Commentary

What would it take to beat UConn?

Originally Published: March 5, 2009
By Graham Hays | ESPN.com

The first thing that popped into my head when I was asked to imagine what it would take to beat Connecticut was Zach Braff's line in "Garden State":

"Good luck exploring the infinite abyss."

Honestly, the single most important tool in stopping Connecticut this season might be getting some quick whistles from the officials. With a bench that extends only as far as Lorin Dixon, Kaili McLaren and occasionally Meghan Gardler, the Huskies' depth is a question mark. The catch is, as aggressive as the Huskies are on defense, they don't put themselves in position to foul. Given their collective speed, they rarely trail plays, and Maya Moore, Renee Montgomery and Tina Charles are opportunistic in chasing steals and blocks.

But the seats on the bench have a better chance of slowing those three than you do.

Short of whistle-happy referees, what kind of team can hope to stay with the Huskies?

Shooters

This doesn't mean Villanova, launching dozens of 3-pointers, but an athletic, well-rounded team that consistently hits 3-pointers within the flow of play.

Boddie
Boddie

When Stanford beat Connecticut in the Final Four last April, the Cardinal hit 8 of 21 shots from behind the arc, including a 6-of-12 effort from JJ Hones and Candice Wiggins. When the Huskies rallied in the second half, Stanford's five 3-pointers silenced them.

Shooting wasn't the only reason, or even the primary reason, the Cardinal won, but beyond the simple math, hitting from outside extends the Huskies. And that breathing room might be the difference between an offense's suffocating and surviving.

The same held true for Florida State, which played Connecticut tough earlier this season. A good 3-point-shooting team overall, but one that doesn't rely exclusively on the long ball, Florida State hit 9 of 16 3-pointers against the Huskies.

That's a worry for contenders like Duke, and even Stanford, which really started to find its outside game only after Christmas this season. It's good news for Cal.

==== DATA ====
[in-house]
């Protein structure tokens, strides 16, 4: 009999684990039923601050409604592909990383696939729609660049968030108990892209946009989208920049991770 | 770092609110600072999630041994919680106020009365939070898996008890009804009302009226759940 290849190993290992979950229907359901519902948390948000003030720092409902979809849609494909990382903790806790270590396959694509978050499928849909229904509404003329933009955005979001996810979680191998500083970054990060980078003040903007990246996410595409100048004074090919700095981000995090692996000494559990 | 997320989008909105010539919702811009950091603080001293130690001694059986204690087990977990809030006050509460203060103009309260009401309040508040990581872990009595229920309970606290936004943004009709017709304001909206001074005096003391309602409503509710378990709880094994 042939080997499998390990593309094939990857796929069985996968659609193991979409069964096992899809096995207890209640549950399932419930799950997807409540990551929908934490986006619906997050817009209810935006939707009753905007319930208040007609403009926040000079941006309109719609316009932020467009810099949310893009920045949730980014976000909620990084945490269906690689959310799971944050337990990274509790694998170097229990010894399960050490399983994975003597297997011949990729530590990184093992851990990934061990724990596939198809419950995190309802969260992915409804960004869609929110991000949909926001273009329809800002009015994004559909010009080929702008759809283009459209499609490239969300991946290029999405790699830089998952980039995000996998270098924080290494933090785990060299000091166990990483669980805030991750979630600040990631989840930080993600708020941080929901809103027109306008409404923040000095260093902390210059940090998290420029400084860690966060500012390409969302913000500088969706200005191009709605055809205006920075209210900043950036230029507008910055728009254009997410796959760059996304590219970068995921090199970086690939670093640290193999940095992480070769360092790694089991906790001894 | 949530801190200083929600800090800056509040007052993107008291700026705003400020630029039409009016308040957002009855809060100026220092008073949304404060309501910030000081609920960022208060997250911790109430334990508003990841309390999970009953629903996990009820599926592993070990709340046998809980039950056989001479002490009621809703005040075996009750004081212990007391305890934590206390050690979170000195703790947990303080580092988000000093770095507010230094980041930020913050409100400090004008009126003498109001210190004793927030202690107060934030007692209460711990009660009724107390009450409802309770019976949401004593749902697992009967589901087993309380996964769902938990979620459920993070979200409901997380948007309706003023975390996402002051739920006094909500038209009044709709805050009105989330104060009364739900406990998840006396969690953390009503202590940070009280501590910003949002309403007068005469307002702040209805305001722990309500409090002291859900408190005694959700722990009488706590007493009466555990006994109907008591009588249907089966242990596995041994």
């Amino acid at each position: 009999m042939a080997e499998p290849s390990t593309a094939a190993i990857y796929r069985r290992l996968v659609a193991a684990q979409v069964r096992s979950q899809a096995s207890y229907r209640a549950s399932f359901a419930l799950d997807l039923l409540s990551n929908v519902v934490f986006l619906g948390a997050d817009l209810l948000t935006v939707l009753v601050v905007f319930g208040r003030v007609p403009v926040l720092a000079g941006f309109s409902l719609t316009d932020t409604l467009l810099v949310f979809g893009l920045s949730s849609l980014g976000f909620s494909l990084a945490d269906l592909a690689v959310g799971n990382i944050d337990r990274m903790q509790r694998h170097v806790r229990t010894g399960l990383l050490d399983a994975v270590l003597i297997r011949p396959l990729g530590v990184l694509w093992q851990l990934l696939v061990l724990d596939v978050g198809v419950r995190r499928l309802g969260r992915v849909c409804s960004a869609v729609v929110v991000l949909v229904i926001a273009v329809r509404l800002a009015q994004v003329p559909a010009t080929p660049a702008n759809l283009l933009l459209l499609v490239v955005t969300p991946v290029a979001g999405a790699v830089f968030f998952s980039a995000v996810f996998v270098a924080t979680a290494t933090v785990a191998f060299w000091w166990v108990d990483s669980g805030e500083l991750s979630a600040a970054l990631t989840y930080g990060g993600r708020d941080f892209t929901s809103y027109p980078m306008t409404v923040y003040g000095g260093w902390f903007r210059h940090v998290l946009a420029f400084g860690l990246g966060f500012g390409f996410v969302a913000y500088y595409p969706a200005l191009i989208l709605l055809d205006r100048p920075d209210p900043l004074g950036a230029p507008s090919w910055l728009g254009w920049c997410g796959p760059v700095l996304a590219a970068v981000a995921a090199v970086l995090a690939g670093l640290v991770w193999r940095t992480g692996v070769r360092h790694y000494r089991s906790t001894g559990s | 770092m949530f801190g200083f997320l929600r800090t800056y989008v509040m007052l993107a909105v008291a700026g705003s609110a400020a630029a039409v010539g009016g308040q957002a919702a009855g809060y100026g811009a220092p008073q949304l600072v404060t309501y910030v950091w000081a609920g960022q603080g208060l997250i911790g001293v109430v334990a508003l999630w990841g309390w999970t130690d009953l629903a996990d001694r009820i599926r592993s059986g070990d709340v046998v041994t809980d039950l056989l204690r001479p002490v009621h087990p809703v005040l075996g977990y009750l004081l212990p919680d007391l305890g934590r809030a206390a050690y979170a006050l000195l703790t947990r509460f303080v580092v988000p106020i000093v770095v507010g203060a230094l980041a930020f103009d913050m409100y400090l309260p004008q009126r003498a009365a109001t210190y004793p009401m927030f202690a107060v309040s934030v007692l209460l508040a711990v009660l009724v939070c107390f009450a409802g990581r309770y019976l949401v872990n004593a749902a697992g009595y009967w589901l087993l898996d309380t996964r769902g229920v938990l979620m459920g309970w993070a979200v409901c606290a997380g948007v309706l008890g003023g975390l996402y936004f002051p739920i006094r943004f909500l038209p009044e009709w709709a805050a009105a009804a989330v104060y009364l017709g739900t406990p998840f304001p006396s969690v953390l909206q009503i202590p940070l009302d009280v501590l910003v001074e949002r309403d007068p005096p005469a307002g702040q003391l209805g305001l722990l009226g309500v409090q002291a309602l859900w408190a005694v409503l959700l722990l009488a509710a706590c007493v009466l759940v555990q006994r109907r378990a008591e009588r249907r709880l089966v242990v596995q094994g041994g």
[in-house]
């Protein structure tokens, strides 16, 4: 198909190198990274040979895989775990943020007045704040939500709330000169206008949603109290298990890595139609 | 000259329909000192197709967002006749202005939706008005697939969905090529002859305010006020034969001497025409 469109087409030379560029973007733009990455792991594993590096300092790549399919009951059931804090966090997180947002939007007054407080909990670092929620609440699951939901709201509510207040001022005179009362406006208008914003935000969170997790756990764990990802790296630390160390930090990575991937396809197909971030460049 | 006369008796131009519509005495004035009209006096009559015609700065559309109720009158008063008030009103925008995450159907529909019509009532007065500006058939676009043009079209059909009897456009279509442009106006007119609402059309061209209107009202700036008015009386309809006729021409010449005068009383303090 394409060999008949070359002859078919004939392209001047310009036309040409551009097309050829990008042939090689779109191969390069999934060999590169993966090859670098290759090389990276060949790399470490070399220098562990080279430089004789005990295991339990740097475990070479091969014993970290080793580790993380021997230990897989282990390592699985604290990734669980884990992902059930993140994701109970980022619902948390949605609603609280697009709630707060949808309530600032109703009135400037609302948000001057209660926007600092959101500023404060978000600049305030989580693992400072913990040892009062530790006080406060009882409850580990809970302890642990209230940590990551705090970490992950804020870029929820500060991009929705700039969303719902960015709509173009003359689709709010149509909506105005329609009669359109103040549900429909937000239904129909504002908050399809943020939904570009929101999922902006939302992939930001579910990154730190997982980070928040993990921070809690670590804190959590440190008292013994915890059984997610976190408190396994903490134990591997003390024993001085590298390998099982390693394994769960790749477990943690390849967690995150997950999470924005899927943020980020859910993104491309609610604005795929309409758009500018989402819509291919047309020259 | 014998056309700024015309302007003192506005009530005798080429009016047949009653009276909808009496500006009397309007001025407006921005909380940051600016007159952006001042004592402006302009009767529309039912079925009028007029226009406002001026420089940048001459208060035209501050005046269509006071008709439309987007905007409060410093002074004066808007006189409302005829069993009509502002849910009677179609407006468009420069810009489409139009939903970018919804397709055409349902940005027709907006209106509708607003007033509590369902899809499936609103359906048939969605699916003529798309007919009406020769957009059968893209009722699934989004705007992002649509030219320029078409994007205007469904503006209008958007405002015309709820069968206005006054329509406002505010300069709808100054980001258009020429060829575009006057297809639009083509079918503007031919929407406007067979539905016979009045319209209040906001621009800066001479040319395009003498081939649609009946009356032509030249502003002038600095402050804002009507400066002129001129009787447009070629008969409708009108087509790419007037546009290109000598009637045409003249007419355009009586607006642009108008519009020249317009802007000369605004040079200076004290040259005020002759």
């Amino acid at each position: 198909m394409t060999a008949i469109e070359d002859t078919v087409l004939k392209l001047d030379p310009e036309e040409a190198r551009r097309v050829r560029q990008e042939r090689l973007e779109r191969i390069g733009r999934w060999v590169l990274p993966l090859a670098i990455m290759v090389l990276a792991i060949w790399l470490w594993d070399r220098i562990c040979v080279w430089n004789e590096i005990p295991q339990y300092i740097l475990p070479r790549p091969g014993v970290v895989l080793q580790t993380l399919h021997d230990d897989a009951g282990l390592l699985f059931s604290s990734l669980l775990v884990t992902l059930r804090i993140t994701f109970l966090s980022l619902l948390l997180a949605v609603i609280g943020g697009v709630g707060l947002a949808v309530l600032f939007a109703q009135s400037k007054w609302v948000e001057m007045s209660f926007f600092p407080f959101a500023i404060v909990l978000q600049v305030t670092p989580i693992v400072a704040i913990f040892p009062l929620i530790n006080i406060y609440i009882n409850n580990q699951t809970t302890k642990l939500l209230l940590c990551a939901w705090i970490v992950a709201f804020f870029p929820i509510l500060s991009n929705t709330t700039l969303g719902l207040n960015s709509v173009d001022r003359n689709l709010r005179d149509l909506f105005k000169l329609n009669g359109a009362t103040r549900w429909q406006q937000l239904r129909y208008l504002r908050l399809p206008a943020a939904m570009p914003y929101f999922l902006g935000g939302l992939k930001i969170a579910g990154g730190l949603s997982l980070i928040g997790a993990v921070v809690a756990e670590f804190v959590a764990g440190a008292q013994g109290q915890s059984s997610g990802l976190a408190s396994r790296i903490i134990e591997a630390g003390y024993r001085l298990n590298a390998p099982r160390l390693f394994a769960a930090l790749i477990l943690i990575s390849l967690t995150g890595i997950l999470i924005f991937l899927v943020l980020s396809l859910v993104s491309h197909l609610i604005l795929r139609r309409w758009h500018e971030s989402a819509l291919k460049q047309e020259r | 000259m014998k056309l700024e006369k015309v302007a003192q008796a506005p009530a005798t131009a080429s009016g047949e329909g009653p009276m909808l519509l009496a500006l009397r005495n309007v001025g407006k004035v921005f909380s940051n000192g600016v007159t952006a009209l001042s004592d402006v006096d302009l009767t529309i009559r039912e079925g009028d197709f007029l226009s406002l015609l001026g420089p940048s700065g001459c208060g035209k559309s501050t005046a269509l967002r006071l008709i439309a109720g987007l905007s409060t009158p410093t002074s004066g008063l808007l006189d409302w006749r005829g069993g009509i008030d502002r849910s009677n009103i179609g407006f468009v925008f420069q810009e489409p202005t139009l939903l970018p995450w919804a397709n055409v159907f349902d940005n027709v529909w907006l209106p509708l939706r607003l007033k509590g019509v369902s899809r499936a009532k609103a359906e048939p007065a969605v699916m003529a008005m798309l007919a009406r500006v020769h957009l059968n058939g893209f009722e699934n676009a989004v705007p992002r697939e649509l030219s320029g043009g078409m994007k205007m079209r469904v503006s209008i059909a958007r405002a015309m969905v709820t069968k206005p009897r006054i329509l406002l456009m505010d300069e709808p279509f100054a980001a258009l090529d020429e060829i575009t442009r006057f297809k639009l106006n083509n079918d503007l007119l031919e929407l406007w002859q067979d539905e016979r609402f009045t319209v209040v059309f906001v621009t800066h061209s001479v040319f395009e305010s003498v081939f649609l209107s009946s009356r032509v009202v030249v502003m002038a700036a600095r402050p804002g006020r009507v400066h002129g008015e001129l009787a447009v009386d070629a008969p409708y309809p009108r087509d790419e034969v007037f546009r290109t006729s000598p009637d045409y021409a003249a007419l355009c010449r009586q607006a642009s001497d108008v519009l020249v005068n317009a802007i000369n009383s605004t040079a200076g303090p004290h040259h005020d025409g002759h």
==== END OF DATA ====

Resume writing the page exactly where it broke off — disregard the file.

Composure

Coleman
Coleman

File this under "easier said than done," but a team has to take care of the ball. Connecticut has lost 10 games since Montgomery arrived before the 2005-06 season. Only once did the winning team turn over the ball more than 16 times, and that was frequent exception-to-the-rule North Carolina, with 26. Even with that performance factored in, the average was 12.1 turnovers for the winners.

Whether it be Hones, Rutgers' Essence Carson and Matee Ajavon, or LSU's Erica White, a steady hand at the point matters. They don't need to pile up assists; they just need to keep panic at bay.

Auburn's Whitney Boddie lacks the postseason experience, but she's playing like that kind of player so far this season.

Hot hand

Toliver
Toliver

In seven of those 10 losses, an opposing player scored at least 20 points. Twice a player scored at least 30 points (Rutgers' Epiphanny Prince last season and Tennessee's Candace Parker the season before that). It takes extraordinary performances all around to beat Connecticut, but one star's raising her game several notches might be a more likely route to success than counting on a balanced attack, with all raising their games at the same time. The problem, of course, is that there aren't many of those players out there.

A player like, say, Kristi Toliver.

Interior size and skill

A. Paris
A. Paris
Appel
Appel

It's not all about getting more rebounds -- Rutgers became the first team this season to beat the Huskies on the boards, and it still lost by 19 points -- but that's a starting point. Teams need all-around front-court play.

Stanford had this last season, when Jayne Appel and Kayla Pedersen combined for six of the Cardinal's 20 assists, with Appel passing comfortably out of the post and Pedersen creating mismatches with her size and comfort in the midrange game. North Carolina had similar success with Erlana Larkins, a fantastic post passer, and versatile front-court players like LaToya Pringle, as did Tennessee at times, with Parker and Nicky Anosike.

Stanford still has Appel and Pedersen, along with freshman Nnemkadi Ogwumike. Oklahoma could try with Courtney and Ashley Paris and Amanda Thompson, but they combined for 32 rebounds and nine assists against Connecticut in November, and it barely mattered.

So give me Boddie, Toliver, Appel, Ashley Paris, Marissa Coleman, and a year or two to practice together, and let's go play.

Graham Hays is a regular contributor to ESPN.com's women's basketball coverage. E-mail him at Graham.Hays@espn3.com.

Graham Hays covers college sports for espnW, including softball and soccer. Hays began with ESPN in 1999.